Wednesday, January 19, 2011

Six More States Join the Anti-Mandate Suit

The Associated Press reported today that Iowa, Kansas, Maine, Ohio, Wisconsin and Wyoming, all with Republican Attorneys General, have joined the Florida suit that claims the individual mandate is unconstitutional.

At this point, 25 states, all but one with Republican leadership, are suing the mandate provision!

This is a fascinating piece of U.S. politics. My guess is that when historians and political scientists delve into the issue 10 - 20 years down the road, the suit and the Republican repeal effort in the House of Representatives, will look like a combination of: (1) the latest manifestation of what Richard Hofstadter called the "paranoid style in American Politics" (see here for a post on Hofstadter), triggered by the fact that the individual mandate is an intrusive piece of legislation; (2) theological belief that market solutions are always best; (3) reluctance to embrace the communitarian values the law embodies; and (4) a hefty dose of cynical political opportunism.

There's no way to contain runaway health costs without bringing the entire population into the risk pool and, one way or another, creating an overall budget for health care that we - the body politic and our health institutions - must learn to live within. The highly complex health reform law is an effort to do that without paying for health insurance collectively through taxes. If the Supreme Court ultimately rules against the mandate, or if a Republican sweep in 2012 leads to its repeal, we'll have to look for a new way to broaden the risk pool and create a health care budget.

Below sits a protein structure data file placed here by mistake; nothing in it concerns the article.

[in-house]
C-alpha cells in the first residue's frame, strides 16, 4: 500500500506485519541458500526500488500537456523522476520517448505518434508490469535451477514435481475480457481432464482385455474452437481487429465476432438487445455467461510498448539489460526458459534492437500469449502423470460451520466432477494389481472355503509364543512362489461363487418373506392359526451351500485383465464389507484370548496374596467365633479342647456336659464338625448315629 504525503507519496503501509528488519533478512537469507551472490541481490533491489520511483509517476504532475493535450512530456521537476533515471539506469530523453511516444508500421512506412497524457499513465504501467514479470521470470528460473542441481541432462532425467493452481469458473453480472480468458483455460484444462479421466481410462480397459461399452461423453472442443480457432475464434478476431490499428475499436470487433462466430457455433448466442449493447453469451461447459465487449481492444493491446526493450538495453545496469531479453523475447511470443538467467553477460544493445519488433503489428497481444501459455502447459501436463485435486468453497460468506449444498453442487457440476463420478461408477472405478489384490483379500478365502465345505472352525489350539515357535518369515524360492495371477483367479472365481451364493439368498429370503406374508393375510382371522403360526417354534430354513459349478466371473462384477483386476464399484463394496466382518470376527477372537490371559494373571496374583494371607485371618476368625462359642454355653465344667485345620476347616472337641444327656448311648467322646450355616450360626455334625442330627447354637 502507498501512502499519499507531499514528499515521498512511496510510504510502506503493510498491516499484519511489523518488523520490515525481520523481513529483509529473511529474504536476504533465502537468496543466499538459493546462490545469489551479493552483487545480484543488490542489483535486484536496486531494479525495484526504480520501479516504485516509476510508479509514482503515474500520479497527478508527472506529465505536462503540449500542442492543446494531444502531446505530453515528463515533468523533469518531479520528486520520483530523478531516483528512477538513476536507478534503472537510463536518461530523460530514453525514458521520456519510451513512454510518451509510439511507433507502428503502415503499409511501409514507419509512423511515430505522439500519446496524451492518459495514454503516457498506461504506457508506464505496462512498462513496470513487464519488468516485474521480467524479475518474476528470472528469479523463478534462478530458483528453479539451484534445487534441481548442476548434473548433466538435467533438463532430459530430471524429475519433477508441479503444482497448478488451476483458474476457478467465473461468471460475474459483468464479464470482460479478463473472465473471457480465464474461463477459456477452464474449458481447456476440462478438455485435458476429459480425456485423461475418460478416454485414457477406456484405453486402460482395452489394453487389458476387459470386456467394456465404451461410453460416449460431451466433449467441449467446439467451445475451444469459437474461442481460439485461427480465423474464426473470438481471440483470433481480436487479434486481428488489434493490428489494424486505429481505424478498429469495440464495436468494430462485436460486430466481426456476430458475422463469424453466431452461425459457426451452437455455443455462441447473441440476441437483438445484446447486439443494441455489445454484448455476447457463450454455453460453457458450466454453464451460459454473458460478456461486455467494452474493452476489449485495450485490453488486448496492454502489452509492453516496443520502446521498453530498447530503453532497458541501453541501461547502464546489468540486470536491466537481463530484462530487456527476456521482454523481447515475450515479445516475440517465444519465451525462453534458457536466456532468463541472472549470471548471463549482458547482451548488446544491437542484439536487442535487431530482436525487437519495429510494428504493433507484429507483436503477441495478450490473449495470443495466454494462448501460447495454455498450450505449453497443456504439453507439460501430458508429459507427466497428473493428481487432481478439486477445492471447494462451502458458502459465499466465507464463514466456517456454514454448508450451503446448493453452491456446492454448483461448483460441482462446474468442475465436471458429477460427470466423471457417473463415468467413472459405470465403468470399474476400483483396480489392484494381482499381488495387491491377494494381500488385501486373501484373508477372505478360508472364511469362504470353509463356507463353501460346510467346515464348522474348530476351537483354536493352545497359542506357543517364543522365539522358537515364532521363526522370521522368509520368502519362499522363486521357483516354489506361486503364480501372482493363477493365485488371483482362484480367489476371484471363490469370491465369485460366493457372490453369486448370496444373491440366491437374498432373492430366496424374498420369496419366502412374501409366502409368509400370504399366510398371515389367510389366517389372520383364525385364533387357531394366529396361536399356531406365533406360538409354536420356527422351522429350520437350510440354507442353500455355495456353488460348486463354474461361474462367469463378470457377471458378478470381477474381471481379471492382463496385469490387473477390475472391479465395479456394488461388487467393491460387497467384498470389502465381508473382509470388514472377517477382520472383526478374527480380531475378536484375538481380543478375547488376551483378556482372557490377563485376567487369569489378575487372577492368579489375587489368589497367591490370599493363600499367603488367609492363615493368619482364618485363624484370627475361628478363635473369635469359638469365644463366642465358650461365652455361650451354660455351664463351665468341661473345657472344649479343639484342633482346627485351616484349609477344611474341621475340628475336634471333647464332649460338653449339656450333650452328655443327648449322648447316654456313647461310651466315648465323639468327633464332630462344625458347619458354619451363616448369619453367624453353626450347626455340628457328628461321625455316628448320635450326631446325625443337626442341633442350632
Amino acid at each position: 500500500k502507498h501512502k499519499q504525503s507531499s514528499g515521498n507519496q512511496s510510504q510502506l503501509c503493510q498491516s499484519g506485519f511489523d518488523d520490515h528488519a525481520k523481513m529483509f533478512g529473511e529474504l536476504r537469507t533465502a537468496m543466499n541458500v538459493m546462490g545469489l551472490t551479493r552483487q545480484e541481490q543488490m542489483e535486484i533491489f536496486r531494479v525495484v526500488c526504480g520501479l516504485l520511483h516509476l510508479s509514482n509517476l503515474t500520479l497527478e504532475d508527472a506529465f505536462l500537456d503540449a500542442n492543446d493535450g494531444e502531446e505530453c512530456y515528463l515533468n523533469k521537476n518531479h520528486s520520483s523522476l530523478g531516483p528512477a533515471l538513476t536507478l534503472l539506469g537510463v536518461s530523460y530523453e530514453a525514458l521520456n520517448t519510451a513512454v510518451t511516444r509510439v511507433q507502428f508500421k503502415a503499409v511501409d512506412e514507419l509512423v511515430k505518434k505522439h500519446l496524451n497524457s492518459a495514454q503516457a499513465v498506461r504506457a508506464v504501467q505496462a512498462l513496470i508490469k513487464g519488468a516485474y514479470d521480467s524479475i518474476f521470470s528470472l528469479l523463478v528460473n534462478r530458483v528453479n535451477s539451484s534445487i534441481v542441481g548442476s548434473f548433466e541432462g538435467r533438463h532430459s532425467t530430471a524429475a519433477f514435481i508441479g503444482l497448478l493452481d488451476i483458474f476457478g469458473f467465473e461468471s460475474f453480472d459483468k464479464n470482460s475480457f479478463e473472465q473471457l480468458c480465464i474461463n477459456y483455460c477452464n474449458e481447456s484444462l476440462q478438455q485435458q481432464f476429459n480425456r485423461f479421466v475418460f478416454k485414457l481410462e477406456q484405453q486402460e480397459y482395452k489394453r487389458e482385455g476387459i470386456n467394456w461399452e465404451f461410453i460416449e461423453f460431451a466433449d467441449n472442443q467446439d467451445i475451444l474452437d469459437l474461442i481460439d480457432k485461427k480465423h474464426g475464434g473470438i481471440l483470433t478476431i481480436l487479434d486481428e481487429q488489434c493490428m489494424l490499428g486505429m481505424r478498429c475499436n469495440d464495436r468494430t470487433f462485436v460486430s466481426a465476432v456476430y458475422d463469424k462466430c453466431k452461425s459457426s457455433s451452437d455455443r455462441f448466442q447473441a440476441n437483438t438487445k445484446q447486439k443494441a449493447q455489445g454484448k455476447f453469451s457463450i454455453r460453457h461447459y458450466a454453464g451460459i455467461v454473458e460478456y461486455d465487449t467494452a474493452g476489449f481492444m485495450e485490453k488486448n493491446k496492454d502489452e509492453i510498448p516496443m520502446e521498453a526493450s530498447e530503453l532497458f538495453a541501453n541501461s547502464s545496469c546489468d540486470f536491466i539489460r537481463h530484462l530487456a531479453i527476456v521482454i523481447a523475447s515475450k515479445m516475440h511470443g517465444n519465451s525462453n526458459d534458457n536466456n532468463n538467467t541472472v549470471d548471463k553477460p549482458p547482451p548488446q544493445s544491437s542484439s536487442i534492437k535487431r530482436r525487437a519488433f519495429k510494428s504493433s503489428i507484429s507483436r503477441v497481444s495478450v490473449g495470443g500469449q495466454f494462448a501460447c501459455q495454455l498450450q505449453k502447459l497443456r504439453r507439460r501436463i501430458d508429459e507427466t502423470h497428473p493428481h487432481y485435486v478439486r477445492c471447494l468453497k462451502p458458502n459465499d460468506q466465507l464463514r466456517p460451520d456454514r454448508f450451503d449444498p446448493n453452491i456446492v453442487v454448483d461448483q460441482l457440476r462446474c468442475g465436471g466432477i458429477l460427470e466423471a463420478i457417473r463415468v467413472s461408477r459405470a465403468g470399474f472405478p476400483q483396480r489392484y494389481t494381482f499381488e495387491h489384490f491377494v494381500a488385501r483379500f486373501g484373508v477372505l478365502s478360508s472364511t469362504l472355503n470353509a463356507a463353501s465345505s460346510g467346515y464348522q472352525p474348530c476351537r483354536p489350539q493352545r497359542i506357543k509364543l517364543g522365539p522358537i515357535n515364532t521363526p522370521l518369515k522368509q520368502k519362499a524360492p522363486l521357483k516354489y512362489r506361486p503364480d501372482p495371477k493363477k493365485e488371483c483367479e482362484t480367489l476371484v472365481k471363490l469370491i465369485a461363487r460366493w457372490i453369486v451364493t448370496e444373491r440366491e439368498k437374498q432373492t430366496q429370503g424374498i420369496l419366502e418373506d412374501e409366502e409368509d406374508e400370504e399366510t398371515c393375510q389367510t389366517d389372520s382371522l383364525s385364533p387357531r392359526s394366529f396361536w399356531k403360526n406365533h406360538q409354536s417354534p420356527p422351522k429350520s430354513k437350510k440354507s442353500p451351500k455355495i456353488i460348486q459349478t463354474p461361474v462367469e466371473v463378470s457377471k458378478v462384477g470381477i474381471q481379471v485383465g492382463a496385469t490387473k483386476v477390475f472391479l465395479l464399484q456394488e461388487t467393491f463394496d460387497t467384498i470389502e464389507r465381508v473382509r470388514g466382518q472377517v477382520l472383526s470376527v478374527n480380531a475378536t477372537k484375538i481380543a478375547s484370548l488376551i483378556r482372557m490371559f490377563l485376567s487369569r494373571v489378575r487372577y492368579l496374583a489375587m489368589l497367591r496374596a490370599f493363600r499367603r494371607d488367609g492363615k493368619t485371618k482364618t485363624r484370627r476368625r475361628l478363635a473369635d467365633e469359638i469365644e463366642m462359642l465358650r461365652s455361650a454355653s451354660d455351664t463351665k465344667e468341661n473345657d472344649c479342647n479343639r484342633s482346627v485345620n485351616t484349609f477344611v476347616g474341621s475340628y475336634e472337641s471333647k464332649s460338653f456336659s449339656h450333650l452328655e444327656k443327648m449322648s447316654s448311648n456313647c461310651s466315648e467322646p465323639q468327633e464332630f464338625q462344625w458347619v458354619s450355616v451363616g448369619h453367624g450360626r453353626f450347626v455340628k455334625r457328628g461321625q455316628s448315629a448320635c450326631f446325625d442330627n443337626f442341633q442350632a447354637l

If the mandate bites the dust, I would predict that politicians may turn to the kind of proposal Ezekiel Emanuel made in Healthcare, Guaranteed. Emanuel envisions a tax supported system that provides individuals with vouchers for purchase of insurance. While a tax is as intrusive as a mandate, we're accustomed to paying taxes, but not to being penalized for not making a purchase. A dedicated health tax may be more politically acceptable than the mandate mechanism. And vouchers that individuals use to purchase health insurance from independent entities make use of market mechanisms. This would reduce concern about "federal takeover" of healthcare and "creeping socialism." (See here and here for Maggie Mahar's excellent 2008 discussions of Emanuel's proposal.)

The process we're seeing is a combination of ethics (a civilized society should ensure that all citizens have access to good health care), economics (a prudent society doesn't let one sector consume disproportionate resources), and politics (the way the problem is addressed must be compatible with public beliefs and values). There's no way this can be a tidy, settle things for once and all, process!

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